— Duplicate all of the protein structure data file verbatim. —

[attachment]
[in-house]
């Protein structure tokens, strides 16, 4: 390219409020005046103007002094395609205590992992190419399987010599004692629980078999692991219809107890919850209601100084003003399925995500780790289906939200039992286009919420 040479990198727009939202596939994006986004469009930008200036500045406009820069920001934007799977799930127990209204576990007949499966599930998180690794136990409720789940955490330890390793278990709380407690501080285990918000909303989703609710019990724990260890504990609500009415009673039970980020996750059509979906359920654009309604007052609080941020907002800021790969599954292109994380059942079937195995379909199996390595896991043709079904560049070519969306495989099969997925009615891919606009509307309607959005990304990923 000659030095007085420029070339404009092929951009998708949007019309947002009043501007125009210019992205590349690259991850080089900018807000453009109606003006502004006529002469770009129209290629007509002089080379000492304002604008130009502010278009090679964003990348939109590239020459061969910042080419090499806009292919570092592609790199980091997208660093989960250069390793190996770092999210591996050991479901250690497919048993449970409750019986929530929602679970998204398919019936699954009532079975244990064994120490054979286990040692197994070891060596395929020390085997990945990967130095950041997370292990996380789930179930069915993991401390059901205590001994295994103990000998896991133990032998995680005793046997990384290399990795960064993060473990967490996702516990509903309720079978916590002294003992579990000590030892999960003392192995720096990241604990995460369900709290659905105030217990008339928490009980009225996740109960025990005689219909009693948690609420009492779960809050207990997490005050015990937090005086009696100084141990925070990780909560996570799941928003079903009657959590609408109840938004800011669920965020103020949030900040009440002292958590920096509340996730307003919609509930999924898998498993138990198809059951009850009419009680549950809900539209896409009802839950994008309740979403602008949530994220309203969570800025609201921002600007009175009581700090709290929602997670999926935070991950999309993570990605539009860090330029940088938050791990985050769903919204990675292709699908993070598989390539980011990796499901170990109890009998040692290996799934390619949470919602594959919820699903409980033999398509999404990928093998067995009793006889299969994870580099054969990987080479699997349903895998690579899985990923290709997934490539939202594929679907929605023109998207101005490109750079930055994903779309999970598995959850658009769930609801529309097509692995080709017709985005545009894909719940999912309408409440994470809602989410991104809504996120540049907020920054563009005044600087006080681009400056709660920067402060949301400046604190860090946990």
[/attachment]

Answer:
[in-house]
């Protein structure tokens, strides 16, 4: 390219409020005046103007002094395609205590992992190419399987010599004692629980078999692991219809107890919850209601100084003003399925995500780790289906939200039992286009919420 040479990198727009939202596939994006986004469009930008200036500045406009820069920001934007799977799930127990209204576990007949499966599930998180690794136990409720789940955490330890390793278990709380407690501080285990918000909303989703609710019990724990260890504990609500009415009673039970980020996750059509979906359920654009309604007052609080941020907002800021790969599954292109994380059942079937195995379909199996390595896991043709079904560049070519969306495989099969997925009615891919606009509307309607959005990304990923 000659030095007085420029070339404009092929951009998708949007019309947002009043501007125009210019992205590349690259991850080089900018807000453009109606003006502004006529002469770009129209290629007509002089080379000492304002604008130009502010278009090679964003990348939109590239020459061969910042080419090499806009292919570092592609790199980091997208660093989960250069390793190996770092999210591996050991479901250690497919048993449970409750019986929530929602679970998204398919019936699954009532079975244990064994120490054979286990040692197994070891060596395929020390085997990945990967130095950041997370292990996380789930179930069915993991401390059901205590001994295994103990000998896991133990032998995680005793046997990384290399990795960064993060473990967490996702516990509903309720079978916590002294003992579990000590030892999960003392192995720096990241604990995460369900709290659905105030217990008339928490009980009225996740109960025990005689219909009693948690609420009492779960809050207990997490005050015990937090005086009696100084141990925070990780909560996570799941928003079903009657959590609408109840938004800011669920965020103020949030900040009440002292958590920096509340996730307003919609509930999924898998498993138990198809059951009850009419009680549950809900539209896409009802839950994008309740979403602008949530994220309203969570800025609201921002600007009175009581700090709290929602997670999926935070991950999309993570990605539009860090330029940088938050791990985050769903919204990675292709699908993070598989390539980011990796499901170990109890009998040692290996799934390619949470919602594959919820699903409980033999398509999404990928093998067995009793006889299969994870580099054969990987080479699997349903895998690579899985990923290709997934490539939202594929679907929605023109998207101005490109750079930055994903779309999970598995959850658009769930609801529309097509692995080709017709985005545009894909719940999912309408409440994470809602989410991104809504996120540049907020920054563009005044600087006080681009400056709660920067402060949301400046604190860090946990």